Colorado Attorney General John Suthers announced Monday he will join a lawsuit with at least a dozen other state attorneys challenging the constitutionality of the new federal health care legislation, which President Barack Obama signed into law earlier today.
Suthers, a Republican, joins the attorneys general from Alabama, Nebraska, Texas, Pennsylvania, Washington, Utah, South Dakota, Florida, Idaho, Michigan and South Carolina in the lawsuit, according to Mike Saccone, Suthers’ communications director. North Dakota Attorney General Wayne Stenehjem is considering joining the lawsuit but as of now, has not made a decision in that regard, according to a press release.
What Suthers and the other attorneys are challenging is the individual health care mandate requiring citizens to purchase health insurance.
“The United State Constitution enshrines a form of limited government to protect the rights of the states under a system of federalism and to protect the individual freedom of American citizens. The individual mandate to purchase insurance or suffer economic sanction violates constitutional principles and lacks constitutional authority,” Suthers said in a press release. “The Constitution gives Congress the enumerated powers to regulate those engaged in interstate commerce. It does not give the Congress the power to compel a citizen, who would otherwise choose to be inactive in the marketplace, to purchase a product or service and thereby become subject to congressional regulation. Such an expansion of the current understanding of the Commerce Clause would leave no private sphere of individual commercial decision making beyond the reach of the federal government. It would render the 10th Amendment meaningless.”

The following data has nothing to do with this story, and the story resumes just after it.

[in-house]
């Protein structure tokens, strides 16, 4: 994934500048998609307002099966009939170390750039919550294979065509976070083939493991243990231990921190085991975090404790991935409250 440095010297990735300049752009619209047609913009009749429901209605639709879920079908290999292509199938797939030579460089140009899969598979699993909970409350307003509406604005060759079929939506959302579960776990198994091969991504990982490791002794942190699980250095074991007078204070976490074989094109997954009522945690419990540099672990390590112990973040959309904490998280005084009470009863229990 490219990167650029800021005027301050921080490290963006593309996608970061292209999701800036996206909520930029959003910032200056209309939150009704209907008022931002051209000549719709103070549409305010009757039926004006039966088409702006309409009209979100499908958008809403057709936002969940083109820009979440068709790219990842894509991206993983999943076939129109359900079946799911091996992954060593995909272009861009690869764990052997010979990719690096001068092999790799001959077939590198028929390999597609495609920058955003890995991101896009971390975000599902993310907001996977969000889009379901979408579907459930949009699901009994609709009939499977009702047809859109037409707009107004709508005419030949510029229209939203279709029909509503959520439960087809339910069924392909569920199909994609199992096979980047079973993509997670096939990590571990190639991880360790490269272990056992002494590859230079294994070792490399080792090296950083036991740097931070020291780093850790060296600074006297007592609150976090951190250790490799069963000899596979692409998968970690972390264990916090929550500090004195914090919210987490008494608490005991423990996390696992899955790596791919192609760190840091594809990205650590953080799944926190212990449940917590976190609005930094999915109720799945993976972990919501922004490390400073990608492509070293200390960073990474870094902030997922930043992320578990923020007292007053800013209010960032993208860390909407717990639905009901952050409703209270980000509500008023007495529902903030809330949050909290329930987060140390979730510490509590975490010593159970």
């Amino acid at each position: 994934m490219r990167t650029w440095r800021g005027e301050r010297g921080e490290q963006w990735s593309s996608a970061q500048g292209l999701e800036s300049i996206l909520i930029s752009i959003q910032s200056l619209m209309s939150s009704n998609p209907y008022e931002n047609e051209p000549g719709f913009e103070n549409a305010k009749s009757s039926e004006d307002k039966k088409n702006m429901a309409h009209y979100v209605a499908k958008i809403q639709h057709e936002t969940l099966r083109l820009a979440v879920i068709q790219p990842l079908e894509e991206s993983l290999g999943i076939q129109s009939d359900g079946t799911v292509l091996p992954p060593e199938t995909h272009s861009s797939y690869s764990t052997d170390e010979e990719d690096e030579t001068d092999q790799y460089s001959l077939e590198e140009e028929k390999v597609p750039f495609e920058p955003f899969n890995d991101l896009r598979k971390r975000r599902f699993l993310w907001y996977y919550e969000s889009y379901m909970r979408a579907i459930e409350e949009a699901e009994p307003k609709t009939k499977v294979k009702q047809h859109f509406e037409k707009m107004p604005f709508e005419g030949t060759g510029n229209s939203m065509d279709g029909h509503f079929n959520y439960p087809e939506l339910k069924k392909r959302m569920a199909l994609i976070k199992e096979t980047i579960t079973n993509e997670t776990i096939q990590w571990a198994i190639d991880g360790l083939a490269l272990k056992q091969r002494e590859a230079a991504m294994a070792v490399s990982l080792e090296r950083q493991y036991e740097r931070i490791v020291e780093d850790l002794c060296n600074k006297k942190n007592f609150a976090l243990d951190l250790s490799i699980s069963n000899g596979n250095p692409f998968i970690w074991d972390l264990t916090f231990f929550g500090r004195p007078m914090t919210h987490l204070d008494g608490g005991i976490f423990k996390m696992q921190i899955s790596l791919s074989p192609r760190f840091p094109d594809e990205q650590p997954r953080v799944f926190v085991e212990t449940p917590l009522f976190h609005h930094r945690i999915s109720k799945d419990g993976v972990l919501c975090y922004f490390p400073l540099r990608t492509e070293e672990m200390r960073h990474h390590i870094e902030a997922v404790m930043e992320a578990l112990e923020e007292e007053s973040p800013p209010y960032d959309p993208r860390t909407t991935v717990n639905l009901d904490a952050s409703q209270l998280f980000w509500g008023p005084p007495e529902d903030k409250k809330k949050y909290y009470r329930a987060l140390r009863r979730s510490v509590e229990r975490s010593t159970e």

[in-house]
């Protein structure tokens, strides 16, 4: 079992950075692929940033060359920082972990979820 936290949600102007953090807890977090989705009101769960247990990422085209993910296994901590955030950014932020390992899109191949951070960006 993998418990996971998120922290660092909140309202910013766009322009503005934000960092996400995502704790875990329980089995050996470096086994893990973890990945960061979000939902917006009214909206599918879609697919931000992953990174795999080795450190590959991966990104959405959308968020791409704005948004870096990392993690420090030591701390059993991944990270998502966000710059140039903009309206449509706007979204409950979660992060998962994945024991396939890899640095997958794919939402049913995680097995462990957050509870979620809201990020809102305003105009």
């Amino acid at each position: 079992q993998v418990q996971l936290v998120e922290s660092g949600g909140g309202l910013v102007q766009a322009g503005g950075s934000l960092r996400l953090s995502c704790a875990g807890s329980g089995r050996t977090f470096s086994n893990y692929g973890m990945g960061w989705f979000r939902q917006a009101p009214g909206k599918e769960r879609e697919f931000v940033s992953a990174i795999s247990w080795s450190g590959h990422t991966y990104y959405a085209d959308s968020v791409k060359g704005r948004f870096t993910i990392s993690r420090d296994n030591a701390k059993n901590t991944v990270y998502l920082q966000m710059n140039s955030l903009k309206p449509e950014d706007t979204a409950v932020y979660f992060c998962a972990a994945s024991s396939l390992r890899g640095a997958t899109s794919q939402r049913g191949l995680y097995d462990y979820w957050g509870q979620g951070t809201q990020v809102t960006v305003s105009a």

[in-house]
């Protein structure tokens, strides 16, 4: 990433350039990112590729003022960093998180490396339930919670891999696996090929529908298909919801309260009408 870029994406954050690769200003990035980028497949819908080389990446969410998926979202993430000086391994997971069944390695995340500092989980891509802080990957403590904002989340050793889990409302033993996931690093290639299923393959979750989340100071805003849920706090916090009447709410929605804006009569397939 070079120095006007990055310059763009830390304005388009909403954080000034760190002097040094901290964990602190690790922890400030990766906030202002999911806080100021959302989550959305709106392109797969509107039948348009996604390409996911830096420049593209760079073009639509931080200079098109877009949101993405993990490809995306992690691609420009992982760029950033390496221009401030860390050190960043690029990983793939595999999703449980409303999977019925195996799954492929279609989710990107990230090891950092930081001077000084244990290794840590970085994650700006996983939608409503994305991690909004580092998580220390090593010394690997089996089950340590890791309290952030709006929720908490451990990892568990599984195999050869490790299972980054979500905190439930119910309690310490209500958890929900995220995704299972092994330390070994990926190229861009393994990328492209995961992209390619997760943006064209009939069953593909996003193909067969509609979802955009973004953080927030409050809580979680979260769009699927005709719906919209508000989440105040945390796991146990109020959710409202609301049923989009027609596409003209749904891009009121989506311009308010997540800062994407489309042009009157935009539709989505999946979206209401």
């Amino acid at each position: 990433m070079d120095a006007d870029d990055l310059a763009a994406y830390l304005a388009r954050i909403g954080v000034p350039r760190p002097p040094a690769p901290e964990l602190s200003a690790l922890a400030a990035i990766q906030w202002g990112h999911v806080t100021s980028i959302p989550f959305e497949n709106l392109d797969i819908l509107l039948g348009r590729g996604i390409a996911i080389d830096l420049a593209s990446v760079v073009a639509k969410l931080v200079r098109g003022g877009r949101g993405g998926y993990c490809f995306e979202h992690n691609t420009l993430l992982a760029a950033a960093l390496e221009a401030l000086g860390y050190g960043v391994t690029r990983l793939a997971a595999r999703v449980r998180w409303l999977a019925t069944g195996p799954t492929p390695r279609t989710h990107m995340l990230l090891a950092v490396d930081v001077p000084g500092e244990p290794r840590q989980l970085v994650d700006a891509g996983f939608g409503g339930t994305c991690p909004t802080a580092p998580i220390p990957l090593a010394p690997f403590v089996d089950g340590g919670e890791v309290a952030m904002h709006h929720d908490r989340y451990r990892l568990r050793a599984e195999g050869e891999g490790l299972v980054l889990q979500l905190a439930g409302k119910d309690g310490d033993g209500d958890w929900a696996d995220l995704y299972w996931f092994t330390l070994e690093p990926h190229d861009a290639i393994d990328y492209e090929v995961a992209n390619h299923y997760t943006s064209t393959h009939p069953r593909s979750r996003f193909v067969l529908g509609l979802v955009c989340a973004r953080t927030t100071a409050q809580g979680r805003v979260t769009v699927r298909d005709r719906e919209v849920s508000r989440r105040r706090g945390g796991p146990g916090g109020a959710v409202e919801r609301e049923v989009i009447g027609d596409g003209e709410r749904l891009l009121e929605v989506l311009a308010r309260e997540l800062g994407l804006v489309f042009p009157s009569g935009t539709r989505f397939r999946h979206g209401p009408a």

Governor Bill Ritter criticized Suthers’ decision, expressing confidence that the reforms are constitutional and praising the new legislation. In a press release, his office said the new reforms would provide insurance to 300,000 previously uninsured Coloradoans.
“Colorado and all states need national reform to ensure that people with pre-existing illnesses do not lose coverage or are denied coverage. We need national reform to help drive down costs, and we need national reform to stop annual double-digit insurance premium increases that are devastating small businesses and families alike,” the governor said.